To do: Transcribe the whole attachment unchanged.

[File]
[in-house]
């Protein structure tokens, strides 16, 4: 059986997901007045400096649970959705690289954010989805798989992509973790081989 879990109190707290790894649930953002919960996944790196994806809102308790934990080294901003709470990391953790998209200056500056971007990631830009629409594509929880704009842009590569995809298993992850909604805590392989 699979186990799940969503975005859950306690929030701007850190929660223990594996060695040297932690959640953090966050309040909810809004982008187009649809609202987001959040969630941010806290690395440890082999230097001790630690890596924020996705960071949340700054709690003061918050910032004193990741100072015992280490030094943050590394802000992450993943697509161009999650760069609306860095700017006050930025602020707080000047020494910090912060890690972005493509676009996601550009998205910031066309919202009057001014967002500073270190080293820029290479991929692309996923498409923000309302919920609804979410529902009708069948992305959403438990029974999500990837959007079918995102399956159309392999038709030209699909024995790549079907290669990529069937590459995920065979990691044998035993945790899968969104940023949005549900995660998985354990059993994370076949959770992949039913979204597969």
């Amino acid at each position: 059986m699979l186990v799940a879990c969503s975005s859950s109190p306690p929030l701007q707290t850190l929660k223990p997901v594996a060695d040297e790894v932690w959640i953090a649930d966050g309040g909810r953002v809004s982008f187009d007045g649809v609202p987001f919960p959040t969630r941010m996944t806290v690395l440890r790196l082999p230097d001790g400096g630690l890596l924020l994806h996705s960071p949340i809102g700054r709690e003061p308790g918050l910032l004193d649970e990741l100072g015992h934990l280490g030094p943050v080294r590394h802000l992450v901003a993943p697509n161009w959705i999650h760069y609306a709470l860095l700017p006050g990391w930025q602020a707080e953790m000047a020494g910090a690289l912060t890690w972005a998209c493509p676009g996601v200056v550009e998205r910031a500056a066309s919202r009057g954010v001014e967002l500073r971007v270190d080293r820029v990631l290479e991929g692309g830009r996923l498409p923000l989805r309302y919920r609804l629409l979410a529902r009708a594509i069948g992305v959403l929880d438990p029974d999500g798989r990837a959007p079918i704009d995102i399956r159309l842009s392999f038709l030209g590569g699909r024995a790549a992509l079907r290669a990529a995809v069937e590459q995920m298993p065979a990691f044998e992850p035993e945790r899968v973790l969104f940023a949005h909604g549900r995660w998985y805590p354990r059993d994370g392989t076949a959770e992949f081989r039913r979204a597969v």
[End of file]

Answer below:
[in-house]
């Protein structure tokens, strides 16, 4: 059986997901007045400096649970959705690289954010989805798989992509973790081989 879990109190707290790894649930953002919960996944790196994806809102308790934990080294901003709470990391953790998209200056500056971007990631830009629409594509929880704009842009590569995809298993992850909604805590392989 699979186990799940969503975005859950306690929030701007850190929660223990594996060695040297932690959640953090966050309040909810809004982008187009649809609202987001959040969630941010806290690395440890082999230097001790630690890596924020996705960071949340700054709690003061918050910032004193990741100072015992280490030094943050590394802000992450993943697509161009999650760069609306860095700017006050930025602020707080000047020494910090912060890690972005493509676009996601550009998205910031066309919202009057001014967002500073270190080293820029290479991929692309996923498409923000309302919920609804979410529902009708069948992305959403438990029974999500990837959007079918995102399956159309392999038709030209699909024995790549079907290669990529069937590459995920065979990691044998035993945790899968969104940023949005549900995660998985354990059993994370076949959770992949039913979204597969």
């Amino acid at each position: 059986m699979l186990v799940a879990c969503s975005s859950s109190p306690p929030l701007q707290t850190l929660k223990p997901v594996a060695d040297e790894v932690w959640i953090a649930d966050g309040g909810r953002v809004s982008f187009d007045g649809v609202p987001f919960p959040t969630r941010m996944t806290v690395l440890r790196l082999p230097d001790g400096g630690l890596l924020l994806h996705s960071p949340i809102g700054r709690e003061p308790g918050l910032l004193d649970e990741l100072g015992h934990l280490g030094p943050v080294r590394h802000l992450v901003a993943p697509n161009w959705i999650h760069y609306a709470l860095l700017p006050g990391w930025q602020a707080e953790m000047a020494g910090a690289l912060t890690w972005a998209c493509p676009g996601v200056v550009e998205r910031a500056a066309s919202r009057g954010v001014e967002l500073r971007v270190d080293r820029v990631l290479e991929g692309g830009r996923l498409p923000l989805r309302y919920r609804l629409l979410a529902r009708a594509i069948g992305v959403l929880d438990p029974d999500g798989r990837a959007p079918i704009d995102i399956r159309l842009s392999f038709l030209g590569g699909r024995a790549a992509l079907r290669a990529a995809v069937e590459q995920m298993p065979a990691f044998e992850p035993e945790r899968v973790l969104f940023a949005h909604g549900r995660w998985y805590p354990r059993d994370g392989t076949a959770e992949f081989r039913r979204a597969v």